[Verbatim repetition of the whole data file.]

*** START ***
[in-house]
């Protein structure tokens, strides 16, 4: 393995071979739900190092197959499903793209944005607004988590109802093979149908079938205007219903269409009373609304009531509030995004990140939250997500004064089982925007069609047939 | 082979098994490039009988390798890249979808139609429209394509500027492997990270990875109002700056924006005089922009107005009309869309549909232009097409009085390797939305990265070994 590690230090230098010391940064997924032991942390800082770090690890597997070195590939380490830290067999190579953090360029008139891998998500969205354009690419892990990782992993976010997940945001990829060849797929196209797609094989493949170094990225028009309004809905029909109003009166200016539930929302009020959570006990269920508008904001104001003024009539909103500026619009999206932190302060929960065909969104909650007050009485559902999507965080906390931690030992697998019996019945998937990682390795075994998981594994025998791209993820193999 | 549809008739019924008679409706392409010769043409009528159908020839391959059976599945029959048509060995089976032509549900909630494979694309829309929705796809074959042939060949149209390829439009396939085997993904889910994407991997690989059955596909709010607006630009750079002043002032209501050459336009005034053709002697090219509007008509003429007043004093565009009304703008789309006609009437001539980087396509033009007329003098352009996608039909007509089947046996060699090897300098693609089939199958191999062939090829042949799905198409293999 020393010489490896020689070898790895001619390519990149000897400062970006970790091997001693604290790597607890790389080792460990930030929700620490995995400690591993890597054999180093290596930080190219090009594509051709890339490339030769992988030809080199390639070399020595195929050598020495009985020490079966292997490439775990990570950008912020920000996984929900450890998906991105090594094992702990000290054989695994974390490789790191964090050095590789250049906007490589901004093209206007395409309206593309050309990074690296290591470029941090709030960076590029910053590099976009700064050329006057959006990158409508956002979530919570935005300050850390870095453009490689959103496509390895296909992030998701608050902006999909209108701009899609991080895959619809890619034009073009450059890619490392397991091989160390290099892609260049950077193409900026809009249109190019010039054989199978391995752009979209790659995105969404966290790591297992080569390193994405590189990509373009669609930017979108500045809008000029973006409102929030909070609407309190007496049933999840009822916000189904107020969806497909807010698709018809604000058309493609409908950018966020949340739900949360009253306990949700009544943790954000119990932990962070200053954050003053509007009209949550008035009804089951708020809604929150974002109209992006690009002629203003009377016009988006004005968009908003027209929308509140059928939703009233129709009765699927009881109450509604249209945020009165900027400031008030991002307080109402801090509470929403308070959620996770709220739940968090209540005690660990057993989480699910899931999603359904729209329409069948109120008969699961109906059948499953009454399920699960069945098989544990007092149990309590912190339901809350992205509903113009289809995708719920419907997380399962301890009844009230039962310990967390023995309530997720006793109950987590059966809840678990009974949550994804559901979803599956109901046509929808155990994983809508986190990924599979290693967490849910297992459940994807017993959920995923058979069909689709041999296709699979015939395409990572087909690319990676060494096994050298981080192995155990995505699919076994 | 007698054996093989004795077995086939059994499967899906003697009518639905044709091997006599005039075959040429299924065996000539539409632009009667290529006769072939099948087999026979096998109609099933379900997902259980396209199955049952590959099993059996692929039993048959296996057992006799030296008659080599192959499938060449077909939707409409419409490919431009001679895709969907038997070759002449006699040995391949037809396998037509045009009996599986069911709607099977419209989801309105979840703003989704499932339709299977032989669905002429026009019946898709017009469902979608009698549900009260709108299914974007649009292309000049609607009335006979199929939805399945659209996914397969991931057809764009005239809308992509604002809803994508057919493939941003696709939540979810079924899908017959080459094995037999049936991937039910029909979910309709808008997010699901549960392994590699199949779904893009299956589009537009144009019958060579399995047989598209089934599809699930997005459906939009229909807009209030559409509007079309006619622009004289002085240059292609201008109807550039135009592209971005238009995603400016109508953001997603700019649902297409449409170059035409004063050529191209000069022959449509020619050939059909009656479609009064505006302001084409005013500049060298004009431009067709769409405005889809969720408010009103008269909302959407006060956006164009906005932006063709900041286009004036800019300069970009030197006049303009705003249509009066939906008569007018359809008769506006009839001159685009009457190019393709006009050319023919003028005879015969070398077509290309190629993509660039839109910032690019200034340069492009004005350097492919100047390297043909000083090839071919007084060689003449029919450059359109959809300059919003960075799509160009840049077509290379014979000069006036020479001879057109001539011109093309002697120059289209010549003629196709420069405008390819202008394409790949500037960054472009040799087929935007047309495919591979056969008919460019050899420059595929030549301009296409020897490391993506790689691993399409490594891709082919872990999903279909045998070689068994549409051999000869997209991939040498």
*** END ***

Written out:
[in-house]
């Protein structure tokens, strides 16, 4: 393995071979739900190092197959499903793209944005607004988590109802093979149908079938205007219903269409009373609304009531509030995004990140939250997500004064089982925007069609047939 | 082979098994490039009988390798890249979808139609429209394509500027492997990270990875109002700056924006005089922009107005009309869309549909232009097409009085390797939305990265070994 590690230090230098010391940064997924032991942390800082770090690890597997070195590939380490830290067999190579953090360029008139891998998500969205354009690419892990990782992993976010997940945001990829060849797929196209797609094989493949170094990225028009309004809905029909109003009166200016539930929302009020959570006990269920508008904001104001003024009539909103500026619009999206932190302060929960065909969104909650007050009485559902999507965080906390931690030992697998019996019945998937990682390795075994998981594994025998791209993820193999 | 549809008739019924008679409706392409010769043409009528159908020839391959059976599945029959048509060995089976032509549900909630494979694309829309929705796809074959042939060949149209390829439009396939085997993904889910994407991997690989059955596909709010607006630009750079002043002032209501050459336009005034053709002697090219509007008509003429007043004093565009009304703008789309006609009437001539980087396509033009007329003098352009996608039909007509089947046996060699090897300098693609089939199958191999062939090829042949799905198409293999 020393010489490896020689070898790895001619390519990149000897400062970006970790091997001693604290790597607890790389080792460990930030929700620490995995400690591993890597054999180093290596930080190219090009594509051709890339490339030769992988030809080199390639070399020595195929050598020495009985020490079966292997490439775990990570950008912020920000996984929900450890998906991105090594094992702990000290054989695994974390490789790191964090050095590789250049906007490589901004093209206007395409309206593309050309990074690296290591470029941090709030960076590029910053590099976009700064050329006057959006990158409508956002979530919570935005300050850390870095453009490689959103496509390895296909992030998701608050902006999909209108701009899609991080895959619809890619034009073009450059890619490392397991091989160390290099892609260049950077193409900026809009249109190019010039054989199978391995752009979209790659995105969404966290790591297992080569390193994405590189990509373009669609930017979108500045809008000029973006409102929030909070609407309190007496049933999840009822916000189904107020969806497909807010698709018809604000058309493609409908950018966020949340739900949360009253306990949700009544943790954000119990932990962070200053954050003053509007009209949550008035009804089951708020809604929150974002109209992006690009002629203003009377016009988006004005968009908003027209929308509140059928939703009233129709009765699927009881109450509604249209945020009165900027400031008030991002307080109402801090509470929403308070959620996770709220739940968090209540005690660990057993989480699910899931999603359904729209329409069948109120008969699961109906059948499953009454399920699960069945098989544990007092149990309590912190339901809350992205509903113009289809995708719920419907997380399962301890009844009230039962310990967390023995309530997720006793109950987590059966809840678990009974949550994804559901979803599956109901046509929808155990994983809508986190990924599979290693967490849910297992459940994807017993959920995923058979069909689709041999296709699979015939395409990572087909690319990676060494096994050298981080192995155990995505699919076994 | 007698054996093989004795077995086939059994499967899906003697009518639905044709091997006599005039075959040429299924065996000539539409632009009667290529006769072939099948087999026979096998109609099933379900997902259980396209199955049952590959099993059996692929039993048959296996057992006799030296008659080599192959499938060449077909939707409409419409490919431009001679895709969907038997070759002449006699040995391949037809396998037509045009009996599986069911709607099977419209989801309105979840703003989704499932339709299977032989669905002429026009019946898709017009469902979608009698549900009260709108299914974007649009292309000049609607009335006979199929939805399945659209996914397969991931057809764009005239809308992509604002809803994508057919493939941003696709939540979810079924899908017959080459094995037999049936991937039910029909979910309709808008997010699901549960392994590699199949779904893009299956589009537009144009019958060579399995047989598209089934599809699930997005459906939009229909807009209030559409509007079309006619622009004289002085240059292609201008109807550039135009592209971005238009995603400016109508953001997603700019649902297409449409170059035409004063050529191209000069022959449509020619050939059909009656479609009064505006302001084409005013500049060298004009431009067709769409405005889809969720408010009103008269909302959407006060956006164009906005932006063709900041286009004036800019300069970009030197006049303009705003249509009066939906008569007018359809008769506006009839001159685009009457190019393709006009050319023919003028005879015969070398077509290309190629993509660039839109910032690019200034340069492009004005350097492919100047390297043909000083090839071919007084060689003449029919450059359109959809300059919003960075799509160009840049077509290379014979000069006036020479001879057109001539011109093309002697120059289209010549003629196709420069405008390819202008394409790949500037960054472009040799087929935007047309495919591979056969008919460019050899420059595929030549301009296409020897490391993506790689691993399409490594891709082919872990999903279909045998070689068994549409051999000869997209991939040498």